Cancer Survivors, Fighters Unite at Cycle for Survival

Betty Hosteny and her husband Mark Watka love the outdoors. With friends, the couple has hiked in locations around the world, including Mount Kilimanjaro in 2006. Such a task naturally included both good and bad moments, but when Hosteny became tired, Watka reminded her to put one foot in front of the other and keep moving. That advice took on added significance for Hosteny shortly after the trip.
Hosteny received her first cancer diagnosis shortly after returning from Mount Kilimanjaro but recovered after treatment and continued on with her active lifestyle until receiving another cancer diagnosis, this time for soft tissue sarcoma, after hiking the Inca Trail to Machu Picchu.
“It kind of made me feel like I was on a mountain again,” Hosteny says of her experience with soft tissue sarcoma. “I’m climbing and it gets really hard and you just feel like you’re not going to make it, and then you get some hope and a breath of fresh air and new energy.”
As a rare cancer, soft tissue sarcoma is just one of many forms of cancer Cycle for Survival, a two-day cycling event hosted locally by Equinox in the Loop, aims to fight. The event, launched in New York City in 2007 and brought to Chicago in 2010, raises funds for Memorial Sloan Kettering Cancer Center, and all of the money raised goes directly to research. The event’s commitment to using all of its money to help conduct clinical research studies on rare cancers drew Hosteny to the event in 2012.
“Rare cancers unfortunately are very prevalent in my family,” Hosteny says. “It started with my dad with a rare brain tumor. My mom had a rare type of melanoma, uveal melanoma, which is in your eye. Another brother had that as well, and then me. I thought, ‘Enough. I’ve had enough of this.’”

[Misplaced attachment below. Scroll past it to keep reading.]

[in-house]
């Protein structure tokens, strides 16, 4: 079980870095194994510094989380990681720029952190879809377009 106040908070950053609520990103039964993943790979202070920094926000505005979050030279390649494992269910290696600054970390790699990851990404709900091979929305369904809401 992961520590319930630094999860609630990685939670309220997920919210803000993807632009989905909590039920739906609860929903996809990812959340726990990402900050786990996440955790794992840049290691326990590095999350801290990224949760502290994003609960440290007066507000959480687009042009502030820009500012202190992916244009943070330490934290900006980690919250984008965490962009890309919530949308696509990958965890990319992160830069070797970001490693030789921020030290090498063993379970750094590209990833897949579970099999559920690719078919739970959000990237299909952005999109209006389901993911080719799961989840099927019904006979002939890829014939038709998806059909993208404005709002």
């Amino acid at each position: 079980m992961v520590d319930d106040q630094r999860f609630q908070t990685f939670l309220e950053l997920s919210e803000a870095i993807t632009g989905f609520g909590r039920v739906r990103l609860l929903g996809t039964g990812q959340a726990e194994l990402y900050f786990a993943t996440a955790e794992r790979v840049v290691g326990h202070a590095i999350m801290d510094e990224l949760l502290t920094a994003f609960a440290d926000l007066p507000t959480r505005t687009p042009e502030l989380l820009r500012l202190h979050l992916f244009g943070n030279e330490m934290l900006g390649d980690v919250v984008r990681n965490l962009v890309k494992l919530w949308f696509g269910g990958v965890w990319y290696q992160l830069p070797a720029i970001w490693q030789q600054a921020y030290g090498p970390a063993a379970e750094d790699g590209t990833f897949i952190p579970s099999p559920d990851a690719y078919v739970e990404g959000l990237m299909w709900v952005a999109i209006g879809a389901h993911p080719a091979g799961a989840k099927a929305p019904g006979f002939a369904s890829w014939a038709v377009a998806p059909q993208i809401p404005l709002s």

While approximately half of all cancer patients have a type of rare cancer, the fact that so many different types of rare cancers exist makes it difficult to channel funding into major studies. The clinical studies and trials that Cycle for Survival helps fund, however, give patients like Hosteny a way of feeling like they’re fighting back against their diagnosis.
After receiving treatment for her first experience with soft tissue sarcoma, Hosteny learned that her cancer had metastasized to her knee. With a cancer as persistent as soft tissue sarcoma, Hosteny worried about the likelihood of the disease returning after enduring radiation and recovery from the cancer in her knee when she found out that she could participate in a clinical trial organized by Memorial Sloan Kettering.
“It gave me hope and it gave me a feeling of actively doing something to try and beat and fight my cancer, which is so important,” Hosteny says of her experience in the clinical trial. “I felt like I needed to actively fight this instead of waiting for it to come back, so I was really invigorated when I had the opportunity to participate in the clinical trial, thinking at least I’m doing something proactive. Even if it won’t help me, it will still help the research community learn about ways to treat cancer, especially this rare type of cancer.”
Hosteny has now gone three years without cancer appearing on a CAT scan and has ridden in Cycle for Survival every year since 2012. Though the event clearly involves physical activity, Hosteny emphasizes that anyone, regardless of skill level, can and does participate.
“The phrase we always say is, ‘You can pedal hard or you can hardly pedal,’” Hosteny says. “You get all levels of athleticism in the room. It’s so fun and inspirational. Just the energy in the room: everybody’s laughing and biking as hard as they can. A lot of us as cancer survivors stand up and give remarks on how it’s made a difference in our lives. It empowers me.”
The Chicago Cycle for Survival will take place on Feb. 21 and 22 at Equinox in the Loop, 200 W. Monroe. Space still remains for riders on the Sunday morning shift from 8 a.m. to 12 p.m., and you can also donate to the event without riding.